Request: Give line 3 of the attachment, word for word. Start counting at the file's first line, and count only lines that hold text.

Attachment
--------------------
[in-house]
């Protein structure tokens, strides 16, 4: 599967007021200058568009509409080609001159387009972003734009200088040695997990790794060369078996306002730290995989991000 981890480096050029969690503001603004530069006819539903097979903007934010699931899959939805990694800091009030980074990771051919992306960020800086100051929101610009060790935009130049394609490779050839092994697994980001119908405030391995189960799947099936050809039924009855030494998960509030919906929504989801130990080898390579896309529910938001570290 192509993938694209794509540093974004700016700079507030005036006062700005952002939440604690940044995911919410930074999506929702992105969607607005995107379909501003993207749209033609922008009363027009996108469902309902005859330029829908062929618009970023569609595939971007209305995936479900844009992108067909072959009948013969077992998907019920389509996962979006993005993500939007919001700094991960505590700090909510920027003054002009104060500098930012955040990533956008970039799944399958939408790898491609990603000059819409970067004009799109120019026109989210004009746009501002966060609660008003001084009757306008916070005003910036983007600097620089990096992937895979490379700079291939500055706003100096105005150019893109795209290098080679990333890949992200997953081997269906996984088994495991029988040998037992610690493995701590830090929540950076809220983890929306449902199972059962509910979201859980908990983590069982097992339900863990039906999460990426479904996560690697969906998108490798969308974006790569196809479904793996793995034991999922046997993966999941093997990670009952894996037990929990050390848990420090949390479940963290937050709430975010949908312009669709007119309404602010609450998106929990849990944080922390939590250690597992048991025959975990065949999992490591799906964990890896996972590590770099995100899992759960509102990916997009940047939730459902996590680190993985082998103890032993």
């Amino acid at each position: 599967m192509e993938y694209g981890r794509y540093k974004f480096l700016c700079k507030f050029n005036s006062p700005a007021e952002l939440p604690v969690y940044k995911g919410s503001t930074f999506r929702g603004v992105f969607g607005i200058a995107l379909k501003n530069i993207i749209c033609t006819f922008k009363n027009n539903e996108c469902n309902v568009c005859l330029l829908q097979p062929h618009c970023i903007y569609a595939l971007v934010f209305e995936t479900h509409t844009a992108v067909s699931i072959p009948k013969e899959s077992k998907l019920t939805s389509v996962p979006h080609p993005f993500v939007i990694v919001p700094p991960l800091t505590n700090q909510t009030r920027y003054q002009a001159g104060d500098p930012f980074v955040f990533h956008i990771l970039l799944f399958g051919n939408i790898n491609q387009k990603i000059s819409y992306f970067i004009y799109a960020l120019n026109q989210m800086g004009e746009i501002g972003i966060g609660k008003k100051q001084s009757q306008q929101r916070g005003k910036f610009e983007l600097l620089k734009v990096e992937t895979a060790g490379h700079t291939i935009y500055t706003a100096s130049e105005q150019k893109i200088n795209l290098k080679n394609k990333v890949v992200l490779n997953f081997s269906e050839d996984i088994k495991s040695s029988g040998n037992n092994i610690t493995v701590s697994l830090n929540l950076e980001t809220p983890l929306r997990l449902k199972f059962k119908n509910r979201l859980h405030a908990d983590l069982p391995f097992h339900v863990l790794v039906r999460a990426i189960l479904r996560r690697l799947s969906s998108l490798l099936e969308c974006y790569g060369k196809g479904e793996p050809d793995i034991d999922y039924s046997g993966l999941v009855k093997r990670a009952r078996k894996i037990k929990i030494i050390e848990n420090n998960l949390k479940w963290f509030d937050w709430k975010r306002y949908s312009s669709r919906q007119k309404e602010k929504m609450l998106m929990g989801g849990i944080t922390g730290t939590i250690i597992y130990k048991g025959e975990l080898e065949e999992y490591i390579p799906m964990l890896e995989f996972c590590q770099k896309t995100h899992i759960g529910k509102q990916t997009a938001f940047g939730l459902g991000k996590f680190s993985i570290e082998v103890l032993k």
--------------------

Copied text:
């Amino acid at each position: 599967m192509e993938y694209g981890r794509y540093k974004f480096l700016c700079k507030f050029n005036s006062p700005a007021e952002l939440p604690v969690y940044k995911g919410s503001t930074f999506r929702g603004v992105f969607g607005i200058a995107l379909k501003n530069i993207i749209c033609t006819f922008k009363n027009n539903e996108c469902n309902v568009c005859l330029l829908q097979p062929h618009c970023i903007y569609a595939l971007v934010f209305e995936t479900h509409t844009a992108v067909s699931i072959p009948k013969e899959s077992k998907l019920t939805s389509v996962p979006h080609p993005f993500v939007i990694v919001p700094p991960l800091t505590n700090q909510t009030r920027y003054q002009a001159g104060d500098p930012f980074v955040f990533h956008i990771l970039l799944f399958g051919n939408i790898n491609q387009k990603i000059s819409y992306f970067i004009y799109a960020l120019n026109q989210m800086g004009e746009i501002g972003i966060g609660k008003k100051q001084s009757q306008q929101r916070g005003k910036f610009e983007l600097l620089k734009v990096e992937t895979a060790g490379h700079t291939i935009y500055t706003a100096s130049e105005q150019k893109i200088n795209l290098k080679n394609k990333v890949v992200l490779n997953f081997s269906e050839d996984i088994k495991s040695s029988g040998n037992n092994i610690t493995v701590s697994l830090n929540l950076e980001t809220p983890l929306r997990l449902k199972f059962k119908n509910r979201l859980h405030a908990d983590l069982p391995f097992h339900v863990l790794v039906r999460a990426i189960l479904r996560r690697l799947s969906s998108l490798l099936e969308c974006y790569g060369k196809g479904e793996p050809d793995i034991d999922y039924s046997g993966l999941v009855k093997r990670a009952r078996k894996i037990k929990i030494i050390e848990n420090n998960l949390k479940w963290f509030d937050w709430k975010r306002y949908s312009s669709r919906q007119k309404e602010k929504m609450l998106m929990g989801g849990i944080t922390g730290t939590i250690i597992y130990k048991g025959e975990l080898e065949e999992y490591i390579p799906m964990l890896e995989f996972c590590q770099k896309t995100h899992i759960g529910k509102q990916t997009a938001f940047g939730l459902g991000k996590f680190s993985i570290e082998v103890l032993k």